The M20 is set to be closed at night for more than two weeks to remove barriers installed in case of a no-deal Brexit.
Workers returned to the busy motorway last night to return it to its normal state for the first time since Operation Brock was introduced.
Under the operation, one carriageway was to be reserved for HGVs heading to Dover, with all other traffic restricted to a contraflow system on the opposite side.
It was intended to deal with tailbacks caused by any customs delays experienced by hauliers in the event of a no-deal Brexit.
Ashford MP Damian Green said he was “delighted” the “wretched barriers” were being removed.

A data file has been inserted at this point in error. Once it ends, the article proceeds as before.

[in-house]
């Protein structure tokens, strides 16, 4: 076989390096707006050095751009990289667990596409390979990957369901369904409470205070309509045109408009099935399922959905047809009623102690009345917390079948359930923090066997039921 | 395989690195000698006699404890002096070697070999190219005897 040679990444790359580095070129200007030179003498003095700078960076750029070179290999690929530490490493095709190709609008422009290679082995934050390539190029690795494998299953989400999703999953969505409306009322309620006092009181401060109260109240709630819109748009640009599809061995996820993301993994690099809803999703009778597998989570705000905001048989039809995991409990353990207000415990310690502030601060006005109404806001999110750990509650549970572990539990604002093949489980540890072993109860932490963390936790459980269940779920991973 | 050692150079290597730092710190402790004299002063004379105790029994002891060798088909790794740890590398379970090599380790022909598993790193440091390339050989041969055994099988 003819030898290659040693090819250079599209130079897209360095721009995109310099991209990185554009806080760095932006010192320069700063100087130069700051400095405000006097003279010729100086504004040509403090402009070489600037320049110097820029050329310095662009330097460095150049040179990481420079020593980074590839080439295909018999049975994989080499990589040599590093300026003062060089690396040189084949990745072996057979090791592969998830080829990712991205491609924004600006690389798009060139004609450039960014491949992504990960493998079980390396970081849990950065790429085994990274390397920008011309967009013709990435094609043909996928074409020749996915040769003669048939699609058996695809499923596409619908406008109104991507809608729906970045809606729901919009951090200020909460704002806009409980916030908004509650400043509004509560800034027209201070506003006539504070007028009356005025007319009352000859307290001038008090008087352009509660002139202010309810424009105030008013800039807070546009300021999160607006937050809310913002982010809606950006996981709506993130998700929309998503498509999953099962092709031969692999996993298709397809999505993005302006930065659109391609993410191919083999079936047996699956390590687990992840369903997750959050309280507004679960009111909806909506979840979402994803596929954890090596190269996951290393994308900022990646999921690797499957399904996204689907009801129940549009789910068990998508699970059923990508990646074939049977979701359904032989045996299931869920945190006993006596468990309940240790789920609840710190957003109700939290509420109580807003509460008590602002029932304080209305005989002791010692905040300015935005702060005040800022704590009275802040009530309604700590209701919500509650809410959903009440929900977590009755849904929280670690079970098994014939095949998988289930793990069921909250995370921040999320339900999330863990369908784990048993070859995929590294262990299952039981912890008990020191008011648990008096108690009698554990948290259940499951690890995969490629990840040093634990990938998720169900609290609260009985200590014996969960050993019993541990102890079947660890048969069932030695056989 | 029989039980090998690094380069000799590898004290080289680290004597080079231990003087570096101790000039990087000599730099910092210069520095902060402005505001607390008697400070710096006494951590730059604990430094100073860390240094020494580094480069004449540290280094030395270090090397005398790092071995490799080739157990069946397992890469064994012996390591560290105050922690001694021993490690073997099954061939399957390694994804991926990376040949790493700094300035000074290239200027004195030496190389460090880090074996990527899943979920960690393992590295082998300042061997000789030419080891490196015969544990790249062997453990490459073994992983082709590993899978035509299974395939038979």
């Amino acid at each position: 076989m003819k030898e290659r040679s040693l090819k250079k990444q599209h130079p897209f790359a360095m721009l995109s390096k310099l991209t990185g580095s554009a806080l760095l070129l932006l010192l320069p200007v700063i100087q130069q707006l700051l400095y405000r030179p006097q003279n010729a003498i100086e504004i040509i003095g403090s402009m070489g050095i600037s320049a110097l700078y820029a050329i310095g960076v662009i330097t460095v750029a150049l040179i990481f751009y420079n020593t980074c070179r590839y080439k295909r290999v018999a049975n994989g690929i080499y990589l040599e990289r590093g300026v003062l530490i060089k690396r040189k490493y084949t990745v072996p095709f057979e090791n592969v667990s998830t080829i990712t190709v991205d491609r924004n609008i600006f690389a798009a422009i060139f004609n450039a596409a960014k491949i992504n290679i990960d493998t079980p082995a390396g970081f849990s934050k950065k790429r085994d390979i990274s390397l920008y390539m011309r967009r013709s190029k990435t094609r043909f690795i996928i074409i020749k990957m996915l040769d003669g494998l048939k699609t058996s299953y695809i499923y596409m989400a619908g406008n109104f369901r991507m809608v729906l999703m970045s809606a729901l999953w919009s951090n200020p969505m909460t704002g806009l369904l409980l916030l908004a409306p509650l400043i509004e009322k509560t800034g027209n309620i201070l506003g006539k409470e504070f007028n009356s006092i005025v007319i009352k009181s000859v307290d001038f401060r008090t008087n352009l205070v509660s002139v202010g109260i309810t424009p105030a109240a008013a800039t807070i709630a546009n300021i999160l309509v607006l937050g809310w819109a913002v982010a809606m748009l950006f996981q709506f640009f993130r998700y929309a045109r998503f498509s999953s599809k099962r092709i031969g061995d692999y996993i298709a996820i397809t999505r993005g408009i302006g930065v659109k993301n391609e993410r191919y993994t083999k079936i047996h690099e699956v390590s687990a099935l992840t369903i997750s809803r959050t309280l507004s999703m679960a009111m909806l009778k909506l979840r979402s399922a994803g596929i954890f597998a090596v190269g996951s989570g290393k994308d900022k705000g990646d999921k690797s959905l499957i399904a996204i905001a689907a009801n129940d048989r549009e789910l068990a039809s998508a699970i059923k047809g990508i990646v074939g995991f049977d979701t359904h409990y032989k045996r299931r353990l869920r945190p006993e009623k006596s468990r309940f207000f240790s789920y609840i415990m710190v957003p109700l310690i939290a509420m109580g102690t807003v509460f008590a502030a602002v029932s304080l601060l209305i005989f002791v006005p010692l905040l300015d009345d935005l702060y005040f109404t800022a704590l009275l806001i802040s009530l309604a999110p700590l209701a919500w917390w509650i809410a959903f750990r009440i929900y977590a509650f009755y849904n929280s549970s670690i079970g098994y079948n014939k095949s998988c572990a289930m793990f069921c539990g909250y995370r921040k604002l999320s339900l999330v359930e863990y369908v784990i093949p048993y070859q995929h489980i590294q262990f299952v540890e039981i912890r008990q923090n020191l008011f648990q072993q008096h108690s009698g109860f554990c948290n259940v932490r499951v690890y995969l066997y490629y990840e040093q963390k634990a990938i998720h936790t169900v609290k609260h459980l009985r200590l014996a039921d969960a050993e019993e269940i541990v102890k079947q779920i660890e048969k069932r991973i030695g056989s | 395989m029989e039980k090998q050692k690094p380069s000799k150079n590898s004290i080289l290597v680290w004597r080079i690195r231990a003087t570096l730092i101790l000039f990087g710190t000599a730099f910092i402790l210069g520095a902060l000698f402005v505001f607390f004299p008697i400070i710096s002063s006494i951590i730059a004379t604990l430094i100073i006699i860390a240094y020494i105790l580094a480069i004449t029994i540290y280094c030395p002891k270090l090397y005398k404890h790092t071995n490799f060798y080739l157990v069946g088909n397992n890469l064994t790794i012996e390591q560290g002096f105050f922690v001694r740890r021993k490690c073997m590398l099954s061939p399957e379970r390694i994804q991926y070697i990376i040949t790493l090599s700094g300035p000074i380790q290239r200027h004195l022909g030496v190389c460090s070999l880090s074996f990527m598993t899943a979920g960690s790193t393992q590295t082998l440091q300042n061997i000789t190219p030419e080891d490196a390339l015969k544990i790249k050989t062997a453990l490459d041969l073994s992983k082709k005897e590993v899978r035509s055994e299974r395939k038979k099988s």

“It’s been a miserable place to be driving for the past nine months or so and so everyone will welcome it going away,” Mr Green said.
He said it would be “ludicrous” to leave it in place until the government had agreed a deal with EU leaders.
Mr Green said the reinstallation of the barriers was “always there as an option” should Brexit, or another cause, “impede cross Channel traffic to the extent we have to bring Brock back”.
Highways England project director Nicky Potts said: ”Removing the Operation Brock barrier is good news for drivers and the people of Kent and reflects the decreased risk of disruption to cross-channel services in the coming months.”